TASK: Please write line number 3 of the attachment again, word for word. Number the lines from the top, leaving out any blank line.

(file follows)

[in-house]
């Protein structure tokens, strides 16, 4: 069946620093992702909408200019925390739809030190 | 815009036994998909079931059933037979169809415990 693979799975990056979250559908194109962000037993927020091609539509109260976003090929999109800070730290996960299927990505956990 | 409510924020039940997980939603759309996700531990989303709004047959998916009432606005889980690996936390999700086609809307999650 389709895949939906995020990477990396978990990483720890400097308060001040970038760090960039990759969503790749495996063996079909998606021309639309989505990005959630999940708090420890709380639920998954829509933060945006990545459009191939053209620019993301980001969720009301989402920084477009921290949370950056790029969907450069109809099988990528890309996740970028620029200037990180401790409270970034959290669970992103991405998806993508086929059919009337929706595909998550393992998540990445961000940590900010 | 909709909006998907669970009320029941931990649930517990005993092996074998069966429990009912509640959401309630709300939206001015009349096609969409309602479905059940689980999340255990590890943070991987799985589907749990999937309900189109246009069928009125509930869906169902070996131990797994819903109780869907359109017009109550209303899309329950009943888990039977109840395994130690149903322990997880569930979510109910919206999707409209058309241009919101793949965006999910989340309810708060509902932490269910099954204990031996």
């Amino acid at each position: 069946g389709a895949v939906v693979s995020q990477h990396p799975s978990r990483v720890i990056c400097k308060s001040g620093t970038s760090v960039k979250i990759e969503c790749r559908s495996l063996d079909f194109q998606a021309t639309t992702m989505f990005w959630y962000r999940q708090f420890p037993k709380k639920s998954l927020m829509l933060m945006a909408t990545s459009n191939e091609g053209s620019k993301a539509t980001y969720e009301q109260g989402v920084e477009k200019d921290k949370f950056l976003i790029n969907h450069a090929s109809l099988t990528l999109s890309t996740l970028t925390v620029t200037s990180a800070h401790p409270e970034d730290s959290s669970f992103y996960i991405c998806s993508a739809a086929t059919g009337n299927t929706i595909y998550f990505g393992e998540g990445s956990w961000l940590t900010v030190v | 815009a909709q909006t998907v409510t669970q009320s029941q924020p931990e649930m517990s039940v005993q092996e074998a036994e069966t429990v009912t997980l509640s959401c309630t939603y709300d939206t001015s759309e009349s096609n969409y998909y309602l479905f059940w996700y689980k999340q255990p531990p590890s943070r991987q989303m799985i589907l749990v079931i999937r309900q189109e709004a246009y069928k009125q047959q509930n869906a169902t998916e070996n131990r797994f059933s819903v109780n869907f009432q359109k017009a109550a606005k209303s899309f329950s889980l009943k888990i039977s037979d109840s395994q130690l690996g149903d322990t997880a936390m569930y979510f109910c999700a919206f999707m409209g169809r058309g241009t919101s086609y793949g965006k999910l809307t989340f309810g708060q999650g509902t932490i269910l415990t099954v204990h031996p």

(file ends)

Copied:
């Amino acid at each position: 069946g389709a895949v939906v693979s995020q990477h990396p799975s978990r990483v720890i990056c400097k308060s001040g620093t970038s760090v960039k979250i990759e969503c790749r559908s495996l063996d079909f194109q998606a021309t639309t992702m989505f990005w959630y962000r999940q708090f420890p037993k709380k639920s998954l927020m829509l933060m945006a909408t990545s459009n191939e091609g053209s620019k993301a539509t980001y969720e009301q109260g989402v920084e477009k200019d921290k949370f950056l976003i790029n969907h450069a090929s109809l099988t990528l999109s890309t996740l970028t925390v620029t200037s990180a800070h401790p409270e970034d730290s959290s669970f992103y996960i991405c998806s993508a739809a086929t059919g009337n299927t929706i595909y998550f990505g393992e998540g990445s956990w961000l940590t900010v030190v | 815009a909709q909006t998907v409510t669970q009320s029941q924020p931990e649930m517990s039940v005993q092996e074998a036994e069966t429990v009912t997980l509640s959401c309630t939603y709300d939206t001015s759309e009349s096609n969409y998909y309602l479905f059940w996700y689980k999340q255990p531990p590890s943070r991987q989303m799985i589907l749990v079931i999937r309900q189109e709004a246009y069928k009125q047959q509930n869906a169902t998916e070996n131990r797994f059933s819903v109780n869907f009432q359109k017009a109550a606005k209303s899309f329950s889980l009943k888990i039977s037979d109840s395994q130690l690996g149903d322990t997880a936390m569930y979510f109910c999700a919206f999707m409209g169809r058309g241009t919101s086609y793949g965006k999910l809307t989340f309810g708060q999650g509902t932490i269910l415990t099954v204990h031996p």